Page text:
544: Laforet Museum
543: Hara Museum
542: Fuji Rock Festival’04
541: Bunkamura Museum of Art

the scene


LaForet museum opening party for “Kitty EX”

Clockwise from top left: bar owner Reiko, fashion designer Jeremy Scott, stylist Kei; party guests Tim and Chihiro; art director Nagi Noda flanked by Laforet employees Mi and Si; Helmut Lang merchandiser Keita Takada


star struck

In love and war

Chinese director Zhang Yimou’s latest epic takes martial arts to a new level

By Marie Iida

Andy Lau, Zhang Ziyi, Takeshi Kaneshiro and Zhang Yimou
Credit: Marie Iida

Zhang Yimou, who won zealous acclaim for his emotionally evocative work as The Road Home and Raise the Red Lantern, first surprised fans when he tried his hand at an action movie in 2003 with the hit Hero. The Chinese director has done it again, taking the standard wuxia, or martial arts movie, to a new, artistic level with House of Flying Daggers, starring Takeshi Kaneshiro, Zhang Ziyi and Andy Lau.

Set in the year 859, in the waning days of the Tang Dynasty, the film centers on three lovers caught up in the tides of history. Two deputies of the dynasty Leo (Lau) and Jin (Kaneshiro) are given a mandate to capture a leader of the rebel army known as the House of Flying Daggers. They cross paths with a beautiful blind dancer named Mei (Ziyi) who is suspected of being the daughter of the army’s old leader.

“I had the most difficult time,” Kaneshiro said of the shoot during a promotional stop in Tokyo. “I had to spend a whole month just learning the difference between the weapons. I thought I would be simply taught step-by-step the action sequences, but I had to learn the basic disciplines first. Then, we would go on location and actually create each technique and shoot with the weather and time in check.”

At its heart, House of Flying Daggers is a love story. The fight scenes are not intended to showcase action but emotion. “Because I was already familiar with the basics of the action sequences, I was able to devote most of my time to my acting,” Lau explained. Ziyi spent two months with a blind girl in preparation for her part. “I did everything with her so that I could make the way she led her life a part of my lifestyle as well,” she said. “I studied the way she touched a person’s face to learn how to emulate it.”

The film’s debut at the 2004 Cannes Festival received a standing ovation that lasted for more than 20 minutes. In China, it has outperformed US movies and Yimou has high hopes for Japan. He is confident that the universal message of love will be delivered into the hearts of international audiences. “Andy Lau once asked me if his character is a good or an evil one,” he said. “But in the end it doesn’t matter if the character is evil or good. What’s expressed is the humanity of the character. The point of the film is that the characters are all human beings simply in love.”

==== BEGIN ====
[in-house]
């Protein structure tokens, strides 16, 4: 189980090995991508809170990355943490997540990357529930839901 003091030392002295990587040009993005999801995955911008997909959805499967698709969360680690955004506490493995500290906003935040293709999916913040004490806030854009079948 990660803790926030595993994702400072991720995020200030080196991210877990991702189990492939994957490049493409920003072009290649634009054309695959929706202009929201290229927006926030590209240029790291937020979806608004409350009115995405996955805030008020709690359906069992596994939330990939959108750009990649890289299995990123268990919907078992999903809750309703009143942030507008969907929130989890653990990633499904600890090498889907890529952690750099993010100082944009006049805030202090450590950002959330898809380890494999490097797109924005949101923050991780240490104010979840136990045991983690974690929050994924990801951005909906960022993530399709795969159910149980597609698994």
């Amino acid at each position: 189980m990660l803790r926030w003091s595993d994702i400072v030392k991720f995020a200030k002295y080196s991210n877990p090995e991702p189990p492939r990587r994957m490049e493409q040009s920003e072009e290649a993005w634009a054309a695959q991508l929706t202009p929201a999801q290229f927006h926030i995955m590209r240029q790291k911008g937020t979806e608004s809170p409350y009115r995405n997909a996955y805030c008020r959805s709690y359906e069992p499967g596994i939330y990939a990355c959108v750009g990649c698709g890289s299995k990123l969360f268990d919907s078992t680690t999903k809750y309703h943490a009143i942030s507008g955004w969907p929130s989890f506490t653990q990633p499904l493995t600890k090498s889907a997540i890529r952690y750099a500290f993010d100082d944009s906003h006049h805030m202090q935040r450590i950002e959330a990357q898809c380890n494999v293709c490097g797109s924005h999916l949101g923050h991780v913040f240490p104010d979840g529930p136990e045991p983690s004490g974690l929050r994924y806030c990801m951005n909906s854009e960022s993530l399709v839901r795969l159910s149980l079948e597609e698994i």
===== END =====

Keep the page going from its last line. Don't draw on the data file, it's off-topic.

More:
Jane Yonamine

Her husband may be the first Asian-American to play in the NFL and the first foreigner to play baseball in Japan after WWII (joining the Yomiuri Giants in 1951), but Jane Yonamine is a legend in her own right. The Hawaii-born nisei founded the Wally Yonamine Pearl Company (janespearl.com) in Roppongi in 1964 and has since adorned celebrities from Brooke Shields to Hillary Clinton, as well as thousands of Tokyo residents and tourists. The 74-year-old mother of three and grandmother of seven now splits her time between Tokyo, Hawaii and Los Angeles. Who was your first celebrity client? It was Major League ballplayers back in ’65, ’66 who first started coming in—all of Wally’s friends, like Cal Ripken, Carl Yaztremski. Then we had the golfers like Lee Trevino. Ballplayers play golf, golfers play with movie stars...it all goes in one big circle. What’s the best part of your job? You get to see [the celebrities] on television and you see your pearls out there. That’s half the fun. That and working with the customers. Pearls are the one piece of jewelry that’s ageless. People buy them to cherish. What’s the most unusual request you’ve had from a client? We had one man who wanted 53 10mm Japanese cultured pearls that matched exactly. I collected up to 19 and then had to give him his money back. Like I say, you can’t tell the oysters what to do. What’s the one piece of jewelry should every woman own? If you have one single strand of white pearls, you can go anywhere with it. That and a pair of studs and that’s all you need. What makes you happy? I think anyone at my age should have a job, or keep a regimen. I take a month off and I’m sick half the time. So when people tell me I should retire, I ask them, “Why?”

Credit: Tama Miyake Lung